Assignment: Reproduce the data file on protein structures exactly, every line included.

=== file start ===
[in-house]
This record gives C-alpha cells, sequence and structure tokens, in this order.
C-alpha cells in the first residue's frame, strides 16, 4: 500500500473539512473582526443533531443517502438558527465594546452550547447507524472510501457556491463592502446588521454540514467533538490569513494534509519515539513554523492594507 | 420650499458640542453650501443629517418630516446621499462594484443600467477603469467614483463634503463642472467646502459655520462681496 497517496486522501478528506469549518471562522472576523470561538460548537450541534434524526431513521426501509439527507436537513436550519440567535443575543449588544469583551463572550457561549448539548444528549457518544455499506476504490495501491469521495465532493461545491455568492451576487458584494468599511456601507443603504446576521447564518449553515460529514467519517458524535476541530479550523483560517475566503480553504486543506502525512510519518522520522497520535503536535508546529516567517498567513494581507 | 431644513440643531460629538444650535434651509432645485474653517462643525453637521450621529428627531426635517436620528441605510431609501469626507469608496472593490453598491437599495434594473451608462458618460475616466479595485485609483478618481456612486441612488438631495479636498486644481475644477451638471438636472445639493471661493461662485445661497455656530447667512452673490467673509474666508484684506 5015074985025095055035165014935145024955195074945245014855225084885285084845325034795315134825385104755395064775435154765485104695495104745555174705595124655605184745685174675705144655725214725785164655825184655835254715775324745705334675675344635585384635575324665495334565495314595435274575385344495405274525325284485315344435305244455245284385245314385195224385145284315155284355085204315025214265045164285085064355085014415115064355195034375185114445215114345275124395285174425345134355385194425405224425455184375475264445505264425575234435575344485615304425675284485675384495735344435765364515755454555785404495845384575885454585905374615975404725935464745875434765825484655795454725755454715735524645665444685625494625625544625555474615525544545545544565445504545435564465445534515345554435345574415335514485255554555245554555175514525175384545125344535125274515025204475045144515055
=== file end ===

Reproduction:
[in-house]
This record gives C-alpha cells, sequence and structure tokens, in this order.
C-alpha cells in the first residue's frame, strides 16, 4: 500500500473539512473582526443533531443517502438558527465594546452550547447507524472510501457556491463592502446588521454540514467533538490569513494534509519515539513554523492594507 | 420650499458640542453650501443629517418630516446621499462594484443600467477603469467614483463634503463642472467646502459655520462681496 497517496486522501478528506469549518471562522472576523470561538460548537450541534434524526431513521426501509439527507436537513436550519440567535443575543449588544469583551463572550457561549448539548444528549457518544455499506476504490495501491469521495465532493461545491455568492451576487458584494468599511456601507443603504446576521447564518449553515460529514467519517458524535476541530479550523483560517475566503480553504486543506502525512510519518522520522497520535503536535508546529516567517498567513494581507 | 431644513440643531460629538444650535434651509432645485474653517462643525453637521450621529428627531426635517436620528441605510431609501469626507469608496472593490453598491437599495434594473451608462458618460475616466479595485485609483478618481456612486441612488438631495479636498486644481475644477451638471438636472445639493471661493461662485445661497455656530447667512452673490467673509474666508484684506 5015074985025095055035165014935145024955195074945245014855225084885285084845325034795315134825385104755395064775435154765485104695495104745555174705595124655605184745685174675705144655725214725785164655825184655835254715775324745705334675675344635585384635575324665495334565495314595435274575385344495405274525325284485315344435305244455245284385245314385195224385145284315155284355085204315025214265045164285085064355085014415115064355195034375185114445215114345275124395285174425345134355385194425405224425455184375475264445505264425575234435575344485615304425675284485675384495735344435765364515755454555785404495845384575885454585905374615975404725935464745875434765825484655795454725755454715735524645665444685625494625625544625555474615525544545545544565445504545435564465445534515345554435345574415335514485255554555245554555175514525175384545125344535125274515025204475045144515055